Search

Thought Leadership Series: Managing and Securing Data with Redstor



With today’s increased reliance on remote networks and data storage with multi-user access, it’s essential to have resilience measures for your data in place to protect your business, its customers and staff. The National Cyber Security Centre (NCSC) has recently published guidance on how to mitigate ransomware threats to businesses, so we asked leading UK data management company, Redstor, to take us through the guidance and explain what it means for SMEs. Especially those who don’t have in-house security teams.

Rob Buckton, UK Sales Director for Redstor said:

‘Redstor has more than 20 years of experience supporting organisations and local government on how best to prevent data loss or leaks from cyber threats such as malware and other IT disasters, so we are excited to support BRIM and the CRC Network by contributing specialist guidance on improving cyber resilience, particularly in the area of data protection. By supporting SMEs we help protect the national supply chain, more critical now than ever before.

Accelerated recovery of backed-up data is seen as the last line of defence in the world of cyber-crime and this is Redstor’s key area of expertise. We look forward to helping with advice and support on best practice to such a critical service delivered by BRIM and the Police.’

Read on for Redstor’s guidance on the latest NCSC recommendations:

Choosing a backup provider that guarantees recovery from a ransomware

Finding the right cloud backup provider to mitigate the threat of ransomware is important as the decision will have far-reaching implications.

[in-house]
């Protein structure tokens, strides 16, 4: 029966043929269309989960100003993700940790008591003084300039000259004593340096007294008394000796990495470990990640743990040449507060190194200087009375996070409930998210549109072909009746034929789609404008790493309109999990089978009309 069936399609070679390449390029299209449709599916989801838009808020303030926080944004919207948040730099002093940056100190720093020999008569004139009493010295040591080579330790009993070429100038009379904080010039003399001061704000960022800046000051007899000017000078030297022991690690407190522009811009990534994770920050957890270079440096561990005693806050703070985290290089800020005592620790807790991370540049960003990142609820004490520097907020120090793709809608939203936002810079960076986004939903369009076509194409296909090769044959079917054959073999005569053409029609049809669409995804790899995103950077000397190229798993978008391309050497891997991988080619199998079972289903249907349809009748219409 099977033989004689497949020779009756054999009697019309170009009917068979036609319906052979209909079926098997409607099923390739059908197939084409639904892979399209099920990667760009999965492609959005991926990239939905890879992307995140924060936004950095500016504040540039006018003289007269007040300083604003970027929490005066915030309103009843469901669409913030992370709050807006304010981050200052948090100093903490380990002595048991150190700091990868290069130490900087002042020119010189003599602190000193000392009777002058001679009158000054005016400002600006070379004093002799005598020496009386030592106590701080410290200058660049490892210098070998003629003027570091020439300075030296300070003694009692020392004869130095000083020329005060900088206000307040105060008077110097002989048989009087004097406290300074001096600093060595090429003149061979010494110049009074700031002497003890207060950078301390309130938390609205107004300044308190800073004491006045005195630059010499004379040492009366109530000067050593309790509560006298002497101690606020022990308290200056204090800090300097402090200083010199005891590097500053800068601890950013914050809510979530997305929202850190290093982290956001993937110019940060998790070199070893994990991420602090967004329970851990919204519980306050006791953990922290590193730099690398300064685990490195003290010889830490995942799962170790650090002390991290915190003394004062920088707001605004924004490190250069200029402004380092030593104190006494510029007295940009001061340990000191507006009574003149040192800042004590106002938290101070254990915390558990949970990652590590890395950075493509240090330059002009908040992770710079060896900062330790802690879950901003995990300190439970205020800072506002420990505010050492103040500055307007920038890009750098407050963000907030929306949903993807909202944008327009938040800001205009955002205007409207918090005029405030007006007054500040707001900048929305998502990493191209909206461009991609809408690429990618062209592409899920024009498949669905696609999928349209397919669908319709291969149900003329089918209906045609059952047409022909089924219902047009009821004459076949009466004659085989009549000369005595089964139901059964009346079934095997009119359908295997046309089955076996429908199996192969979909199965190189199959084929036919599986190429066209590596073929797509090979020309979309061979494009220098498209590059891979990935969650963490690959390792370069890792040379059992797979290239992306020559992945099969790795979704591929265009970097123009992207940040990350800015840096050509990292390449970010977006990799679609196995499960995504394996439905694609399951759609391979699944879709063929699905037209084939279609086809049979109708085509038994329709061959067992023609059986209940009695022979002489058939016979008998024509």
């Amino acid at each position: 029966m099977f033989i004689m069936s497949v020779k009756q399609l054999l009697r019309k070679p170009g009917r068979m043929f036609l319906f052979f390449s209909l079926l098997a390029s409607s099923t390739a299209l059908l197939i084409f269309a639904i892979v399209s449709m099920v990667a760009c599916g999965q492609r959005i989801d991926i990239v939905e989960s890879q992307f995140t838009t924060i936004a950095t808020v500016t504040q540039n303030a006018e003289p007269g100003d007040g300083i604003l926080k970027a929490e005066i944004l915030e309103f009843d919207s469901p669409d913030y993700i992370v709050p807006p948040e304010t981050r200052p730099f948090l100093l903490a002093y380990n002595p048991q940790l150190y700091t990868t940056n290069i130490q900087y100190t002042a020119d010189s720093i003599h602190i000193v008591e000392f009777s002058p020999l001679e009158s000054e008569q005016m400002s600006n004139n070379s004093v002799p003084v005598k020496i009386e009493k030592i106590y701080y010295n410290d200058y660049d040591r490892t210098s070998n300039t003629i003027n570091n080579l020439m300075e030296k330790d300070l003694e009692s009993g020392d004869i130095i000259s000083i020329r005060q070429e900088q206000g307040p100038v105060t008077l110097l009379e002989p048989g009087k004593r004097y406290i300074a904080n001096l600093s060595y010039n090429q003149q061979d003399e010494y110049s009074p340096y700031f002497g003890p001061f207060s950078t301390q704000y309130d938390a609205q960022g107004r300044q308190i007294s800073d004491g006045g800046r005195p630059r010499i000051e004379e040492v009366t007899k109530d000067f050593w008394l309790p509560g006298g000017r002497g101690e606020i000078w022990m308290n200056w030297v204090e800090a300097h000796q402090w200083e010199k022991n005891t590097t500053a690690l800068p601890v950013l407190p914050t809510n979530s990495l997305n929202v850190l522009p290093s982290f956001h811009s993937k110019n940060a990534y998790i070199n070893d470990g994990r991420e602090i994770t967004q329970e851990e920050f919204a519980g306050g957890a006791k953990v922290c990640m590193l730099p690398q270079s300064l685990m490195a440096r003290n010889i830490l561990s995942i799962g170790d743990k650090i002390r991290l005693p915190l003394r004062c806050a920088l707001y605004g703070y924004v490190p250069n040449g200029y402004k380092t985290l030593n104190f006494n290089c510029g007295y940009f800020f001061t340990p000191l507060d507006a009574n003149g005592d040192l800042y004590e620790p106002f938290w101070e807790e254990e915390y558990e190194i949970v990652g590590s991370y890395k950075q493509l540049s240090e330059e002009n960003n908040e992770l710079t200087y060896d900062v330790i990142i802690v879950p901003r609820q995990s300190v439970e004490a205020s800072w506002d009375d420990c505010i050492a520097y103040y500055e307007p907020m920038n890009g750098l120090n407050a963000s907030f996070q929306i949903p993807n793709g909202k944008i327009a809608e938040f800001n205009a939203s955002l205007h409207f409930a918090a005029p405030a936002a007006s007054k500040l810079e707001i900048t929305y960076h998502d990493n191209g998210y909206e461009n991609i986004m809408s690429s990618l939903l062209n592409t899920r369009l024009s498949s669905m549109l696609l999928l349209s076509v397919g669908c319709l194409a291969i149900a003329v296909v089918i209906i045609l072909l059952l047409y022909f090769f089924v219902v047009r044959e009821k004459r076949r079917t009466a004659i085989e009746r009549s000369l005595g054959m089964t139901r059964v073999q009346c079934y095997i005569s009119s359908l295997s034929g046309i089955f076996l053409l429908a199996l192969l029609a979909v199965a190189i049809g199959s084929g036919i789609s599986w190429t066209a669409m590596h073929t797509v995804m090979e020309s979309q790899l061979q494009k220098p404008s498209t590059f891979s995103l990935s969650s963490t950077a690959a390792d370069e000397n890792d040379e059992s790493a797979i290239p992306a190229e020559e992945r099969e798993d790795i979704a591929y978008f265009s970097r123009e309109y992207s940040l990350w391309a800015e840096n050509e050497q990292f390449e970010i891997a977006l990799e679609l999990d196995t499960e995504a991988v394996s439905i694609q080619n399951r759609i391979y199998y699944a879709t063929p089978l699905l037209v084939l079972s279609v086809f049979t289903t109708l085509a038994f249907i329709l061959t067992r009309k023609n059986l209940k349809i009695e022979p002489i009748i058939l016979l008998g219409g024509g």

Organisations need to do the correct research and the NCSC’s recommendations are an excellent place to start. Many SMEs omit this step.

No-one knows the extent of the risks involved better than the UK's independent authority on cyber security - and the NCSC’s advice is invaluable for IT heads seeking to cover all eventualities. The alarming increase in cyber-attacks related to Covid-19, combined with the security vulnerabilities arising from the vast number of people now home working, highlights the importance of securely protecting data.

Most business leaders surveyed for a report by cybersecurity firm Forcepoint claimed to have confidence in their IT security teams. However, two-thirds of CEOs admitted that they fear becoming the next victim of a major breach.

Accepting the inevitability of a ransomware incident is a foundation stone for a successful strategy to alleviate the threat.

With cyber-criminals adopting increasingly sophisticated methods, many organisations are now sensibly taking the attitude that it’s not ‘if’ but ‘when’ an attack will happen - and what they really need to worry about is ‘how’ will they cope. Perhaps the most alarming development in recent years is the realisation that ransomware attacks are now targeting organisations’ network-attached storage (NAS) and on-prem backup appliances.

A report by Kaspersky Lab revealed that hackers are scanning IP address ranges for NAS and backup devices they can access from the internet, then capitalising on known firmware vulnerabilities to encrypt NAS-connected media. That seriously hampers any organisation’s ability to recover data, especially when so many rely on NAS devices or backup appliances to host backups.

Backing up data offsite in the cloud is a popular strategy to mitigate the threat of ransomware. However, there are many crucial differences between providers.

So, what should an organisation look for in a solution to maintain business continuity?

1) End-to-end encryption that foils ransomware